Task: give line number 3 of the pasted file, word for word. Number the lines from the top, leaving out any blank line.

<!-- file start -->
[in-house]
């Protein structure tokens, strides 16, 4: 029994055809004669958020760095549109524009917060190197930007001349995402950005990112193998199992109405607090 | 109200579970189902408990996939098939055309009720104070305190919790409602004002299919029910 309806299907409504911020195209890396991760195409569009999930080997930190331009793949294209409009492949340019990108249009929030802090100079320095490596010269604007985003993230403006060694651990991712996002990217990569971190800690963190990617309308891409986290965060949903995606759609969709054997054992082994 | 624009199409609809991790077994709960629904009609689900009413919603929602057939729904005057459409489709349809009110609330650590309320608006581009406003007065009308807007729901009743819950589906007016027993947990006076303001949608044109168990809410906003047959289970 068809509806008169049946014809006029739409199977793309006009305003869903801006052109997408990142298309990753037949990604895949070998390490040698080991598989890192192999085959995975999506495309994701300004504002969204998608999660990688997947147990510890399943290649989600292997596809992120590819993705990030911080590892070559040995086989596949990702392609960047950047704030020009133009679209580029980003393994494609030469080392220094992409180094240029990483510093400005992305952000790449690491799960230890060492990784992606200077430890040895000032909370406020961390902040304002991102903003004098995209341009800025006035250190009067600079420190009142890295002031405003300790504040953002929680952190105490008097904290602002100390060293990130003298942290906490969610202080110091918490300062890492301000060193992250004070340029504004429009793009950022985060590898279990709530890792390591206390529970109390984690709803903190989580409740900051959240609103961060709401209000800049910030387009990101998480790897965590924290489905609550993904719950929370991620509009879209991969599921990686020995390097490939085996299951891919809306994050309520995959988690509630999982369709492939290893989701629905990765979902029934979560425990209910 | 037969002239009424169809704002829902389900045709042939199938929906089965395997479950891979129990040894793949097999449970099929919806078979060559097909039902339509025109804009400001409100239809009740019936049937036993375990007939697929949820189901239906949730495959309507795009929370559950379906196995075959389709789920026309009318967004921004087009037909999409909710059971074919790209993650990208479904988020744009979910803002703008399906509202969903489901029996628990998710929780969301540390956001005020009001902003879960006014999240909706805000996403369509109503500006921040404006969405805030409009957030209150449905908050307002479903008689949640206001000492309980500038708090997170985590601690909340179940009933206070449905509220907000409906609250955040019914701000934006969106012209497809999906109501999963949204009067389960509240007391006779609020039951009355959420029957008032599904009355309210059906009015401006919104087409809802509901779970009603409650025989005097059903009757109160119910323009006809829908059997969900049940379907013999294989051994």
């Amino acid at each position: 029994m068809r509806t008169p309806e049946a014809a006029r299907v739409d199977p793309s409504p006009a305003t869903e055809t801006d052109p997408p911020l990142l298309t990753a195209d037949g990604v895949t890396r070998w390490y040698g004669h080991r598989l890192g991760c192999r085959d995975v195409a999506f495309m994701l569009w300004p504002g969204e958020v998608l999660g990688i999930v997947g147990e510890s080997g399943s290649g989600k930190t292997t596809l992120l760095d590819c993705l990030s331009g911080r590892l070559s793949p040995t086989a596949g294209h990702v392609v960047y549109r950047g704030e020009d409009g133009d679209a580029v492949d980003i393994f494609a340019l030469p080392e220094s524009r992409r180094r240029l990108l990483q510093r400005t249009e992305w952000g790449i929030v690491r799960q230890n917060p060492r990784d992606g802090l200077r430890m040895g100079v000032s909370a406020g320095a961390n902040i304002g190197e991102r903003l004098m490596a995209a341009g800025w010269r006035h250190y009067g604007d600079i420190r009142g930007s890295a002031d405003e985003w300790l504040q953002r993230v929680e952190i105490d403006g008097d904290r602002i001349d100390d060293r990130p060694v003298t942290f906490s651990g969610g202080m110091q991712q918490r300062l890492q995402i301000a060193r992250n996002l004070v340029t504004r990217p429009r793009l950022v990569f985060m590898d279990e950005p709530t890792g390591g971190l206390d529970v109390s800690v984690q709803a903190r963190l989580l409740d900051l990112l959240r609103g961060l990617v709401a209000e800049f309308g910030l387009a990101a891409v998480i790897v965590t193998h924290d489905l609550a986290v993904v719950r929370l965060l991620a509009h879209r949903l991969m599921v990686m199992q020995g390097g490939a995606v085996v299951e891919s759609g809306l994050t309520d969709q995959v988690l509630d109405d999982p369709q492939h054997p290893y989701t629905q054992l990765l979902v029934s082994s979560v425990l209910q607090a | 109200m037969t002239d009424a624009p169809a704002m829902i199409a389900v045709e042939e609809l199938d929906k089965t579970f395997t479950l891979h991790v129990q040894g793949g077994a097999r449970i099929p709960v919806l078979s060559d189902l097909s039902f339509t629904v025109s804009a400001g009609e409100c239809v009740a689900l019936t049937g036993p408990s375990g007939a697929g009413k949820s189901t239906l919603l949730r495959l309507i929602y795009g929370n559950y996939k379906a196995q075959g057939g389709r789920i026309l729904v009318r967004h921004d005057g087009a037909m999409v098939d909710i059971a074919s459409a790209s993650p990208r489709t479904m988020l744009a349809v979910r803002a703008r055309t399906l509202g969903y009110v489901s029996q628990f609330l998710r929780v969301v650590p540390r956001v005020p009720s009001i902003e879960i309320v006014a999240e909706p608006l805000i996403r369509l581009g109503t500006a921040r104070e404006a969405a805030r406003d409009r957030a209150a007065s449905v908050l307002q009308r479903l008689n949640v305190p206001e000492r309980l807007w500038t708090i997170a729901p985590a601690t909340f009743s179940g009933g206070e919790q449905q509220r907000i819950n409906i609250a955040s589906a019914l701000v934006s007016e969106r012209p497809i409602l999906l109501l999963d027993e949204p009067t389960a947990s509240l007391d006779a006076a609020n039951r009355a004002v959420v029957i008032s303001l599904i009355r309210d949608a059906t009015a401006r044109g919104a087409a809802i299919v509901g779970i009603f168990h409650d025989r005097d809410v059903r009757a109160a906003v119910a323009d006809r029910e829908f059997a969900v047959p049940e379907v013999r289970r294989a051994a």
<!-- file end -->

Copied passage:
């Amino acid at each position: 029994m068809r509806t008169p309806e049946a014809a006029r299907v739409d199977p793309s409504p006009a305003t869903e055809t801006d052109p997408p911020l990142l298309t990753a195209d037949g990604v895949t890396r070998w390490y040698g004669h080991r598989l890192g991760c192999r085959d995975v195409a999506f495309m994701l569009w300004p504002g969204e958020v998608l999660g990688i999930v997947g147990e510890s080997g399943s290649g989600k930190t292997t596809l992120l760095d590819c993705l990030s331009g911080r590892l070559s793949p040995t086989a596949g294209h990702v392609v960047y549109r950047g704030e020009d409009g133009d679209a580029v492949d980003i393994f494609a340019l030469p080392e220094s524009r992409r180094r240029l990108l990483q510093r400005t249009e992305w952000g790449i929030v690491r799960q230890n917060p060492r990784d992606g802090l200077r430890m040895g100079v000032s909370a406020g320095a961390n902040i304002g190197e991102r903003l004098m490596a995209a341009g800025w010269r006035h250190y009067g604007d600079i420190r009142g930007s890295a002031d405003e985003w300790l504040q953002r993230v929680e952190i105490d403006g008097d904290r602002i001349d100390d060293r990130p060694v003298t942290f906490s651990g969610g202080m110091q991712q918490r300062l890492q995402i301000a060193r992250n996002l004070v340029t504004r990217p429009r793009l950022v990569f985060m590898d279990e950005p709530t890792g390591g971190l206390d529970v109390s800690v984690q709803a903190r963190l989580l409740d900051l990112l959240r609103g961060l990617v709401a209000e800049f309308g910030l387009a990101a891409v998480i790897v965590t193998h924290d489905l609550a986290v993904v719950r929370l965060l991620a509009h879209r949903l991969m599921v990686m199992q020995g390097g490939a995606v085996v299951e891919s759609g809306l994050t309520d969709q995959v988690l509630d109405d999982p369709q492939h054997p290893y989701t629905q054992l990765l979902v029934s082994s979560v425990l209910q607090a | 109200m037969t002239d009424a624009p169809a704002m829902i199409a389900v045709e042939e609809l199938d929906k089965t579970f395997t479950l891979h991790v129990q040894g793949g077994a097999r449970i099929p709960v919806l078979s060559d189902l097909s039902f339509t629904v025109s804009a400001g009609e409100c239809v009740a689900l019936t049937g036993p408990s375990g007939a697929g009413k949820s189901t239906l919603l949730r495959l309507i929602y795009g929370n559950y996939k379906a196995q075959g057939g389709r789920i026309l729904v009318r967004h921004d005057g087009a037909m999409v098939d909710i059971a074919s459409a790209s993650p990208r489709t479904m988020l744009a349809v979910r803002a703008r055309t399906l509202g969903y009110v489901s029996q628990f609330l998710r929780v969301v650590p540390r956001v005020p009720s009001i902003e879960i309320v006014a999240e909706p608006l805000i996403r369509l581009g109503t500006a921040r104070e404006a969405a805030r406003d409009r957030a209150a007065s449905v908050l307002q009308r479903l008689n949640v305190p206001e000492r309980l807007w500038t708090i997170a729901p985590a601690t909340f009743s179940g009933g206070e919790q449905q509220r907000i819950n409906i609250a955040s589906a019914l701000v934006s007016e969106r012209p497809i409602l999906l109501l999963d027993e949204p009067t389960a947990s509240l007391d006779a006076a609020n039951r009355a004002v959420v029957i008032s303001l599904i009355r309210d949608a059906t009015a401006r044109g919104a087409a809802i299919v509901g779970i009603f168990h409650d025989r005097d809410v059903r009757a109160a906003v119910a323009d006809r029910e829908f059997a969900v047959p049940e379907v013999r289970r294989a051994a």